While there are a number of different techniques that can be used to register images, many of them are feature-based . They attempt to track the same set of points as they move from image to image. This can work well, but only if the points are detect accurately each time. Instead, we chose to use a featureless algorithm, which avoids feature points by using the flow of all pixels in the image. It improves upon the optical flow concept discussed in a previous module by allowing for changes in translation, rotation, scale, pan, and tilt between each image. The algorithm is detailed below.

  • Calculate the vertical, horizontal, and time derivatives between the two images. This is same process mentioned in Optical Flow .
  • From these spatiotemporal derivatives, estimate an approximate model (q) of the projective parameters. There are several models that can be used, such as bilinear and pseudo-projective. The system used to estimate the bilinear model is shown below.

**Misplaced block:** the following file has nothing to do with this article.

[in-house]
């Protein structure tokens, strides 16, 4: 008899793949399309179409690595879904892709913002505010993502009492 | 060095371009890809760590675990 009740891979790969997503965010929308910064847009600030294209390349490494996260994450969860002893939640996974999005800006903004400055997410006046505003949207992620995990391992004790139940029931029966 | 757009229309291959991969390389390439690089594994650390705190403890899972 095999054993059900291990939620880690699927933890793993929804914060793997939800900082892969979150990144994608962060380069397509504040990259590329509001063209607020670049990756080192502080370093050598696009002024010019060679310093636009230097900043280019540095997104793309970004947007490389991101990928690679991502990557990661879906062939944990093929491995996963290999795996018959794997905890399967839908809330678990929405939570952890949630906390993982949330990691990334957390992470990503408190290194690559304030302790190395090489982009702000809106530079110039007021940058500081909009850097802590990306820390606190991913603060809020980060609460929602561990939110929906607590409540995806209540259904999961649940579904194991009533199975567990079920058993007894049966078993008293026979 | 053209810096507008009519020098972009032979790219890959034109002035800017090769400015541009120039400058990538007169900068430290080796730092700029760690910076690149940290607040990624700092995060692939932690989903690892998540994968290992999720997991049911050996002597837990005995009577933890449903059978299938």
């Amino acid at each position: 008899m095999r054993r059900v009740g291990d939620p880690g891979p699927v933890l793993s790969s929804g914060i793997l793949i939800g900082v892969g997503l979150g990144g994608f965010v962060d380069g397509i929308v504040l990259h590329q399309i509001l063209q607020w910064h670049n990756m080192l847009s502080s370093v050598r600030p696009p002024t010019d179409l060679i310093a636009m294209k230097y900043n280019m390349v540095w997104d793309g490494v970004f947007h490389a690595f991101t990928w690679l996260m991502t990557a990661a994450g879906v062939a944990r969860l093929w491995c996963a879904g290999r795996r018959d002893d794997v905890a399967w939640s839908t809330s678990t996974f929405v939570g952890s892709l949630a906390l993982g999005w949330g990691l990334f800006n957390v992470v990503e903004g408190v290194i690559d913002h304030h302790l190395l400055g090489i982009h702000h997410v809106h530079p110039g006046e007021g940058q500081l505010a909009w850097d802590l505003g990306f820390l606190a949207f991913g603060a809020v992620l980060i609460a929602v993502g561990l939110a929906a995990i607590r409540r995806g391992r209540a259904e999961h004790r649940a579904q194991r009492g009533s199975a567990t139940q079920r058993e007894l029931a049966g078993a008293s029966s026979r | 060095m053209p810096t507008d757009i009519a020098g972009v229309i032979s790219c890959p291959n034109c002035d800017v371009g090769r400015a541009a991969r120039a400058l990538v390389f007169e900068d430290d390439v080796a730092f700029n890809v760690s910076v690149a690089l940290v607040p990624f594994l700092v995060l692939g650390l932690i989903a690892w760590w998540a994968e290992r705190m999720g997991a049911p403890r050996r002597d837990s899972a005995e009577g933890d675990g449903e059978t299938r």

Bilinear approximation model

    System of equations that relates derivative to the bilinear approximation model (Source: 1)
  • Using the four corners of the image, calculate their new coordinates from the approximate model. In the formulas for the bilinear model below, u m + x and v m + y denote the new x and y coordinates respectively.

    Bilinear coordinate formulas

    Relates old and new coordinate via approximate (q) parameters (Source: 1)
  • These old and new coordinates now completely determine the projective parameters in the exact model (p).
  • Apply these new parameters (p) to one of the images and iterate until the difference is negligible.

Improving accuracy